Accommodation in the Nauru offshore processing facility.

Accommodation in the Nauru offshore processing facility.

Party politics is made up of what Gallie termed ‘essentially contested concepts’. No one, for example, disputes the existence of the multitudes of people fleeing poverty, instability, persecution and fear. Nor do they dispute the reality of the moral and practical problems they pose for the countries to which they try to flee. But the agreements end at about this point. Some interpret this mass movement as a challenge to their sense of humanity and to their obligations to observe human rights. Others, while acknowledging the human problems of displacement, feel that local territorial rights and laws take precedence, and that the welfare of the host countries is paramount. Turning unregistered and unscreened refugees (“illegals”) away is, in that ideology, a better and safer and fairer alternative to dealing with them by taking them in.

Australia has been foremost among western countries in ‘turning back the boats’ and in making off-shore detention inevitable for those who do manage the journey, pointing to the success of that policy in preventing drownings and restricting the numbers of refugees who reach Australian territorial waters. By contrast, Italy has done its best to rescue enormous numbers of people fleeing North Africa, and to find some kind of accommodation for them. Neither side can be said to have found ‘the’ answer to a massive humanitarian crisis. Italy’s resources have been overstretched. The Australian mode of management appears to contravene United Nations conventions on refugees.

Party-Politics & the Report into Children in Detention

Into the middle of this dilemma, which is partly political in the broad sense and strongly party political in a narrower sense, came the Report into Children in Detention, chaired by the Australian Human Rights Commissioner, Gillian Triggs. The Report found more than 200 children to be in off-shore or Australian detention under conditions that harm their development and infringe the UN statements on human rights. The Commission’s findings seem to be supported by doctors who have visited the detention centres, and by various leaks from people who have worked in Nauru and Christmas Island. The Australian Government’s response has been to deny the accuracy of the report, to attack Triggs’s integrity, to accuse her of partisan reporting, and to call for her resignation.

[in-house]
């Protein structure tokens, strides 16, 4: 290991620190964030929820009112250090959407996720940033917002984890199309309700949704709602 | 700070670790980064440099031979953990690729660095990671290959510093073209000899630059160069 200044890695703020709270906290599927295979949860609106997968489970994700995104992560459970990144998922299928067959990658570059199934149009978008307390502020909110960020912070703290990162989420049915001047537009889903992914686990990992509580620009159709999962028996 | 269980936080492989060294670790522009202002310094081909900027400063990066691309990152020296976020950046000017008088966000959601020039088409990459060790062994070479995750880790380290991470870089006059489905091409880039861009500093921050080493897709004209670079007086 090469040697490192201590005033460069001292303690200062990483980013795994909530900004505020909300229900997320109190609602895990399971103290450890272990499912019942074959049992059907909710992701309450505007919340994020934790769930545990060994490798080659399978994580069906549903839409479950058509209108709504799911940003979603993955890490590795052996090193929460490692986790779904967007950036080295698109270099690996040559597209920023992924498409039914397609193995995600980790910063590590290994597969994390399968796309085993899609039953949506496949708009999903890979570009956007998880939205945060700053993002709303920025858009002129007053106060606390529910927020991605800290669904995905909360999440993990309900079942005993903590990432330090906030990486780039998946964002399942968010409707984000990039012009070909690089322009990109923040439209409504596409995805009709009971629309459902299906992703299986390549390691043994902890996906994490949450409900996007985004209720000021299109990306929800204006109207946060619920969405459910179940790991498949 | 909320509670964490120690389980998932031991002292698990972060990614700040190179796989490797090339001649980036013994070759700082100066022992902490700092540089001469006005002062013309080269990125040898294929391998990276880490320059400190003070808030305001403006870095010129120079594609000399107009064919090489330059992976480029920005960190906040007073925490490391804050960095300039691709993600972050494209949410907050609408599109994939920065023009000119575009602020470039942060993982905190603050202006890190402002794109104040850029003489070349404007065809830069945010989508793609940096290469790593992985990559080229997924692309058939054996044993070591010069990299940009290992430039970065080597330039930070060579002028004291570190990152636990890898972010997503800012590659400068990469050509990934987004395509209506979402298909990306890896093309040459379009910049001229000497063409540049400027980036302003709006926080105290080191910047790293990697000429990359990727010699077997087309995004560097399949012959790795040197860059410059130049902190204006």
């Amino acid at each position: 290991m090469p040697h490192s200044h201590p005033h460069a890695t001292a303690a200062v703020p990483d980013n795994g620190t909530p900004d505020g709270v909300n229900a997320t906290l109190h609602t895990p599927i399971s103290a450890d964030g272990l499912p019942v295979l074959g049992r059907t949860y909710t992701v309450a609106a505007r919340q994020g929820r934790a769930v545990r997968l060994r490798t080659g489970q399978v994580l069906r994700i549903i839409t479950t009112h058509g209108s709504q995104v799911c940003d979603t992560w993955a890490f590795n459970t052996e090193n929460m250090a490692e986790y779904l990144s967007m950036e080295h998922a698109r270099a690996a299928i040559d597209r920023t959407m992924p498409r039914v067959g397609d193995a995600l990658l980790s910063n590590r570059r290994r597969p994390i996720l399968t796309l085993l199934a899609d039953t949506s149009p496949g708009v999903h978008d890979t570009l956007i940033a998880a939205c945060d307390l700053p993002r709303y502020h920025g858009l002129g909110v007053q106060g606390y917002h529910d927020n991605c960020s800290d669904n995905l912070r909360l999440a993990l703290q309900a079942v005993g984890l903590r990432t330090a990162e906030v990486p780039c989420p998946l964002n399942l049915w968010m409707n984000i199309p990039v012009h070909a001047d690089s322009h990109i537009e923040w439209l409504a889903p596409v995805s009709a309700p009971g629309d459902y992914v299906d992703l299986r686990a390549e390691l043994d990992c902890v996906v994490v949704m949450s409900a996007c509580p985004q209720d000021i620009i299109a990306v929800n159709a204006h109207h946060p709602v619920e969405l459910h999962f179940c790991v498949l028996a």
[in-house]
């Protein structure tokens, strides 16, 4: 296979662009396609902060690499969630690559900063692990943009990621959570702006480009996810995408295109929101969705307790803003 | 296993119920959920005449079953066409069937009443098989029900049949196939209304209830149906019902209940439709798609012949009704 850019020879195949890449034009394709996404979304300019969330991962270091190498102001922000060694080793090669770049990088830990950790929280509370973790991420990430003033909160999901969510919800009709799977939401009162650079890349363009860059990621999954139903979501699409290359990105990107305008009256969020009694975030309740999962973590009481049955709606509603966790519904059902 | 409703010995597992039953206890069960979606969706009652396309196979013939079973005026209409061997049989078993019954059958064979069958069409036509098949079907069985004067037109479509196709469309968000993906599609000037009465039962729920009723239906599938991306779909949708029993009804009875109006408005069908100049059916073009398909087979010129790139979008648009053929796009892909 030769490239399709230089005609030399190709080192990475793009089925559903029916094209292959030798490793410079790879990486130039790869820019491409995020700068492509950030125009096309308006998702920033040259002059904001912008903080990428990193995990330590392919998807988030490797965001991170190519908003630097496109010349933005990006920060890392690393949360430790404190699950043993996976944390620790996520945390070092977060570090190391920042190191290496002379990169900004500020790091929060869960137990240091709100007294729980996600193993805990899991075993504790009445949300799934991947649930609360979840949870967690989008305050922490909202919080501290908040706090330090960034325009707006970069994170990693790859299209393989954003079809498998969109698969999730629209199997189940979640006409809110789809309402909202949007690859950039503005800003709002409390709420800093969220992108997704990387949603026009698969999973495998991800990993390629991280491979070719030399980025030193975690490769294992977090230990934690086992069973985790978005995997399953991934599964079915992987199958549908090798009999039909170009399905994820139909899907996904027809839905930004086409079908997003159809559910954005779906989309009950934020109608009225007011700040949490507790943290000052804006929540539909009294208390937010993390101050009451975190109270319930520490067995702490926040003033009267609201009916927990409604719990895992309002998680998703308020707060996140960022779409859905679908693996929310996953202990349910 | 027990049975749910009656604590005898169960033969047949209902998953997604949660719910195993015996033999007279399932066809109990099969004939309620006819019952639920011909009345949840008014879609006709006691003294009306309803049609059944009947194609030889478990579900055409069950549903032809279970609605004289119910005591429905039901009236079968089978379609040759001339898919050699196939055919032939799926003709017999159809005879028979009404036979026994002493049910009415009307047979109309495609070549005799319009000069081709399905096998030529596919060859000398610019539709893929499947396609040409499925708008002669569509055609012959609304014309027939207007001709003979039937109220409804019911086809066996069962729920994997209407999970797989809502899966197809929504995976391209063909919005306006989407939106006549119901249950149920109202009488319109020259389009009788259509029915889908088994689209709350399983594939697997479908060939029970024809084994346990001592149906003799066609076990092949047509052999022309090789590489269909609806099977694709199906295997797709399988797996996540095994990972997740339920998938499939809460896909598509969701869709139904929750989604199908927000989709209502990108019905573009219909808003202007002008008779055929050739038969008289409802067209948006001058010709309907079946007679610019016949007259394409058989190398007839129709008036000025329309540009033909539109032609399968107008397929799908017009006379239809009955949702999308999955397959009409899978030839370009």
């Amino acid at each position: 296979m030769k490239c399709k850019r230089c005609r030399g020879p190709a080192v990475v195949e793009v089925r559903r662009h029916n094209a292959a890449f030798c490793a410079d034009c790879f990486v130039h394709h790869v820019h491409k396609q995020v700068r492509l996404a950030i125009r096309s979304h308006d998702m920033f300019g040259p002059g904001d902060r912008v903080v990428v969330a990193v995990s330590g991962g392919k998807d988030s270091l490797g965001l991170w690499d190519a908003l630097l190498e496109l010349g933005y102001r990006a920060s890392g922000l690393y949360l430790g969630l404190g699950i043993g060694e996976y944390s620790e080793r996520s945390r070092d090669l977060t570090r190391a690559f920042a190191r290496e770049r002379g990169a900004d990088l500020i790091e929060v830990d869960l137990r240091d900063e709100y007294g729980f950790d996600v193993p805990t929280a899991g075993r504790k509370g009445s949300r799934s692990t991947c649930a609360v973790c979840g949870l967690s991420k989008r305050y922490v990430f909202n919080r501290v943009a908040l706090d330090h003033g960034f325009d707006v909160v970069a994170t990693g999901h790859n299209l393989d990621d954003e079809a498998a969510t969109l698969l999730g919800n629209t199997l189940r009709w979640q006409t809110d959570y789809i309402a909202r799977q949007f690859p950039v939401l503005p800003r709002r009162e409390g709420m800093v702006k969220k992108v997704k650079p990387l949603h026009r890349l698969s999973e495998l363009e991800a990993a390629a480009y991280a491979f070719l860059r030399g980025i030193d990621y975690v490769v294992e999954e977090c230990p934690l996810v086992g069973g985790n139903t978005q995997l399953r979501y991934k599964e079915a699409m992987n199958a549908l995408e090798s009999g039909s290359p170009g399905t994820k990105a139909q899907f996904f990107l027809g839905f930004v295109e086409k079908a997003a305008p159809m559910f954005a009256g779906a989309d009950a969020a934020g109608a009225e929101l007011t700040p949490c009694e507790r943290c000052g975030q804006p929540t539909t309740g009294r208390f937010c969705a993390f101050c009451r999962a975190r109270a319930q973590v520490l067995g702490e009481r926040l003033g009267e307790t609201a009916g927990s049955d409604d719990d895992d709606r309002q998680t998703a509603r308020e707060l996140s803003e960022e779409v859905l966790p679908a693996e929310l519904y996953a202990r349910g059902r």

The report calls for the early release of children from detention, and for proper acknowledgement of their rights, particularly their rights to grow into reasonable adulthood, equipped with education and some sense of identity and stability. It makes many comments about the suffering of adults, but its focus is on children and the overwhelming impact that violence, insecurity, uncertainty, heat, lack of space and lack of hygiene will have on their lives.

The report does not deal so much with the original party-political decision to turn back the boats. It does take issue with both political parties’ decisions to enforce mandatory detention, and it does so predominantly in the context of the impact of that policy on children.